Jun 022014

Many commenters over the last few years have shared their horror stories about the Restored Church of God, many providing valuable insights into the cult’s internal workings and culture, along with the sheer insanity of its leader, David C. Pack.

We’re looking to compile detailed accounts from members or the friends and family of members about how RCG has affected their lives, any particular incidents that stand out in their experience or just anything you think the world needs to know.

If you have shared your story before, feel free to share it again. We’re trying to collect all of these accounts in one place.

Send us your story via our contact form, or feel free to leave a comment on this post.

Nothing will be published without prior permission. We’re just seeking as much detailed information as possible.

Thank you.


Apr 152014

Can we just say how nice Wikipedia looks right now? A huge kudos to the editors who have been diligently keeping COG-related entries clean of propaganda and other garbage. The Armstrongism umbrella page is particularly shiny.

Many of the initial edits we made have held fast against the tide of changes over the last year, so that feels good. Sweeping through and making those changes seems to have brought this otherwise neglected niche of Wikipedia articles to the attention of the wider community, so they’ve naturally only gotten better instead of worse.

Also, we haven’t had to delete any COG linkage to its literature in the body of the text for months. Hopefully the cults are learning.

But, there is one thing that needs to be fixed. COGWA, after a couple attempts, has finally setup a page. It’s okay, but it could be better and should have some tweaks made to it. It’s too…friendly. At least they had the honesty to link themselves to the Armstrongism page, which nobody else had previously done of their own volition.

Sep 222013


Considering how “amazing” the work of David C. Pack’s RCG is supposed to be, it’s kinda odd that he has such small Facebook and Twitter followings, accounts he actually tries to promote. Pack is also one of the few COG leaders who has profiles that are specifically focused on him and separate from RCG’s actual pages. Cult of personality much?

We’re wondering if we can, in fairly short order, find a way to surpass Pack’s social media audience. Silenced hasn’t done much in the way of social media work — it’s always been something kind of sitting on the back burner of our priorities. But now seems like a good time to try and build that audience.

Feel free to share and “Like” our Facebook page and follow our Twitter account. Surpassing David C. Pack’s personal audience would be awesome.

We know this is a tougher struggle for blogs like this one, when it may not be wise to telegraph to one’s friends and family in the COG that you’re tuned into cult-critical content. But it’s worth a try anyway.

We may start sharing more links from across the anti-COG blog community as well, not only our own, simply because there isn’t really a social media presence for COG critics outside of a handful of closed Facebook groups.

May 162013

Apparently, leftist bloggers and online daters are ripe for RCG cult leader David C. Pack to convert to his strain of Armstrongist lunacy. We’re uncertain of the logic behind Pack’s strategy to spend his online advertising dollars, but Web denizens have sent both Silenced and Banned! screenshots of websites where RCG ads have been popping up, notably Daily Kos and OK Cupid.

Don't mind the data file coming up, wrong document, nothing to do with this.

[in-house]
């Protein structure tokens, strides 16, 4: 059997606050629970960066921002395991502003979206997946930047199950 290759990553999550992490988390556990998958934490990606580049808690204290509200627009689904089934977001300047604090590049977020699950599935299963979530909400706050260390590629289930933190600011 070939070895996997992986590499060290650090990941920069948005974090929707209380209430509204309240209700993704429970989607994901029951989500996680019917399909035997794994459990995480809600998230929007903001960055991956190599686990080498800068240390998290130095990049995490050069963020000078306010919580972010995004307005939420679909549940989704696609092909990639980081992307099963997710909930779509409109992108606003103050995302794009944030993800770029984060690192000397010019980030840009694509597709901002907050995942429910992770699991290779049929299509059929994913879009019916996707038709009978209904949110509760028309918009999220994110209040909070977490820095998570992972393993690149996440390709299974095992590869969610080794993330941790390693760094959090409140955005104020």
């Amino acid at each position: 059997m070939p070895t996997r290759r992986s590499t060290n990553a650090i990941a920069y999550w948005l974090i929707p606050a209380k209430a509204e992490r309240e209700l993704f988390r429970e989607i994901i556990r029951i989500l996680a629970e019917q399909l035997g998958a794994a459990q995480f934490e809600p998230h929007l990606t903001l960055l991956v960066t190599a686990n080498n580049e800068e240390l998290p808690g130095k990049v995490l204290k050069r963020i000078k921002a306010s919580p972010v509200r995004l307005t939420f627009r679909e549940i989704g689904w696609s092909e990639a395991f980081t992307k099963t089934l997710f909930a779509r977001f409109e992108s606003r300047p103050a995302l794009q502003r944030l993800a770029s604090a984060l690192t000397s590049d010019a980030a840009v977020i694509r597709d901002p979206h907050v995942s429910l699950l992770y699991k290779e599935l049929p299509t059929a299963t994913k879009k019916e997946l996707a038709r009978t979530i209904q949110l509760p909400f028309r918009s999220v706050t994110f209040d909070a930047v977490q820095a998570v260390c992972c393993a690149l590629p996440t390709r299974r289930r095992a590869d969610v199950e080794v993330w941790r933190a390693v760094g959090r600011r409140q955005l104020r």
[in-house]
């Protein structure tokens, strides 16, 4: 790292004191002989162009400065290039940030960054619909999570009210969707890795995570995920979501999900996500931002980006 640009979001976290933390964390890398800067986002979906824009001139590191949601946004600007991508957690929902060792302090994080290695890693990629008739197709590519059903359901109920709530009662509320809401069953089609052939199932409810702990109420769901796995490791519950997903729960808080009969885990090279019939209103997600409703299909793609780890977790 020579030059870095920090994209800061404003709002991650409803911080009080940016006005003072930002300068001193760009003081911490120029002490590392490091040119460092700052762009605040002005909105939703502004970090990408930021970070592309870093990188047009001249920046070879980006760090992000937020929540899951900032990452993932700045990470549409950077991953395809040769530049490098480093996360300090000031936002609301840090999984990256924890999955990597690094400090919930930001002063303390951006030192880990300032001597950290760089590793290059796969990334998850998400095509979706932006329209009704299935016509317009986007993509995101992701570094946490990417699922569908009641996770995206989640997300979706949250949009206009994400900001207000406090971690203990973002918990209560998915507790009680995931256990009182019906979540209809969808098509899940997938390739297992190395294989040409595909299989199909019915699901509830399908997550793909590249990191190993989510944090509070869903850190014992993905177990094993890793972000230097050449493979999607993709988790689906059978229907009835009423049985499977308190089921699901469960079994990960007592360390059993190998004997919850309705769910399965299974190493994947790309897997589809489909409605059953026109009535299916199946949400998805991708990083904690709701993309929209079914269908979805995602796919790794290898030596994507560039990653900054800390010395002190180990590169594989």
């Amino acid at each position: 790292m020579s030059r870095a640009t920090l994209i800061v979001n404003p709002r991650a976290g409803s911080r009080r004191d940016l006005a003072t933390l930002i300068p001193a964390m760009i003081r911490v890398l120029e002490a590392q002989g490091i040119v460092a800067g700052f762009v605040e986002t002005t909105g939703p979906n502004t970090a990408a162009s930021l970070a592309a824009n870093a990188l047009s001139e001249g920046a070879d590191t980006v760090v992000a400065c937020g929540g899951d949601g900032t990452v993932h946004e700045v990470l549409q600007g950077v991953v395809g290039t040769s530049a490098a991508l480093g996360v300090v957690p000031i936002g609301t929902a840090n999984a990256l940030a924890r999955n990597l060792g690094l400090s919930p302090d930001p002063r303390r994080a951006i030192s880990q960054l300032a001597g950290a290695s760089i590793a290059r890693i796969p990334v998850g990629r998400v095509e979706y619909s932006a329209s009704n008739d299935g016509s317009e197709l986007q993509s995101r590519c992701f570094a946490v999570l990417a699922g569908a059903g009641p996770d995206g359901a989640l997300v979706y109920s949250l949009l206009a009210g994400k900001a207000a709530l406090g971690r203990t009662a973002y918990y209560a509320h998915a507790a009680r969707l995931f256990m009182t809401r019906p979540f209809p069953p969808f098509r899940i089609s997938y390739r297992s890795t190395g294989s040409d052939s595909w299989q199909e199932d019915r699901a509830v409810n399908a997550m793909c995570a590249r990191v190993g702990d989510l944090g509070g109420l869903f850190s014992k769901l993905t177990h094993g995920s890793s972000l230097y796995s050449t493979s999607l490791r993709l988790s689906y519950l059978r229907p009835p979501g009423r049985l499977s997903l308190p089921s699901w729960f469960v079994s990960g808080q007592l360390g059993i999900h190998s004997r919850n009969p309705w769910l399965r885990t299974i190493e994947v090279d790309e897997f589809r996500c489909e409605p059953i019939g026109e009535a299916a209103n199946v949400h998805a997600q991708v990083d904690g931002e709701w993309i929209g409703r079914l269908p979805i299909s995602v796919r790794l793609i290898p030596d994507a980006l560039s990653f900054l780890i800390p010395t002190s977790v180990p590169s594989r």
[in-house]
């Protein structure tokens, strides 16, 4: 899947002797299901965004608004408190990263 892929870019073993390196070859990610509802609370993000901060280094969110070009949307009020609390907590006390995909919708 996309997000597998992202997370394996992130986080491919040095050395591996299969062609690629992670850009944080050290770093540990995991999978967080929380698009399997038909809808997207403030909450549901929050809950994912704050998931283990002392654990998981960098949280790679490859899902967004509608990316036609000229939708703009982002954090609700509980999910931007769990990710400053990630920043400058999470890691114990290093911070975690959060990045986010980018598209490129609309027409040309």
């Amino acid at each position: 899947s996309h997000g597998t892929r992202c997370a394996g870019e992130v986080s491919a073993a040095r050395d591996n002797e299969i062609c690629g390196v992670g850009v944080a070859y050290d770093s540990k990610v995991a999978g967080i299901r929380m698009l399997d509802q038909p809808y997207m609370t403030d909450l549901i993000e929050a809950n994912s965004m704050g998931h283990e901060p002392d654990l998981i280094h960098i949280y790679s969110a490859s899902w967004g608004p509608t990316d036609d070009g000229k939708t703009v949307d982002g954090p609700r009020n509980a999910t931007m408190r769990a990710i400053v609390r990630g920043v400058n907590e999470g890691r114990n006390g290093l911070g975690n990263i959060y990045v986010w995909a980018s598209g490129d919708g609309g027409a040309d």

Similar to a Painful Truth’s pseudo-suggestion to drive up PCG’s ad costs, Pack’s Google-powered ads are also likely costing him money per click. While concerted efforts to click links over and again are usually caught by Google, if you run across an RCG on these sites, Facebook or anywhere else Pack has been advertising, don’t be afraid to click it. The radioactive stupidity can only hurt you so much, but draining some of Pack’s advertising warchest hurts him more in the long run.

Dec 312012

While perusing Wikipedia amid the timeline project, we’ve run across some other good articles with significant WCG information.

The first is Church of God (7th Day), aka the Salem conference), which has a section about Herbert W. Armstrong’s excommunication identical to the one in Church of God (Seventh Day). We’ve added to it our Wikipedia vigil.

The next is Bobby Fischer, which says this about the chess master’s WCG experience:

The year 1972 was a disastrous one for the Worldwide Church of God, as prophecies by Herbert W. Armstrong were unfulfilled, and the church was rocked by revelations of a series of sex scandals involving Garner Ted Armstrong.[136] Fischer, who felt betrayed and swindled by the Worldwide Church of God, left the church and publicly denounced it.[137]

That’s a good paragraph definitely worth defending and it’s been added to the watchlist.

Additionally, the article J. H. Allen says this about Armstrong’s plagiarism:

While the works of Allen and Armstrong are by no means identical, with Allen’s work being much earlier, much longer and in hard-back book format, the core of Allen’s work does appear to have served as inspiration for Armstrong, and Allen’s book was not unknown to Armstrong’s students at Ambassador College. There are many similarities between the two works, and in some places they are nearly word-for-word the same.

Then finally, somehow Garner Ted Armstrong slipped past our radar. It was a mess of uncited material and flags, which we’ve fixed. There’s some good information in there as well that we’ll look after.

We also ran into the Intercontinental Church of God, which we somehow missed as well. It had a bunch of propaganda that we’ve since removed and references to GTA’s sexual assault allegations and removal from COGI were added, since that’s really the only reason ICOG exists anyway.

For future reference, here’s our current watchlist: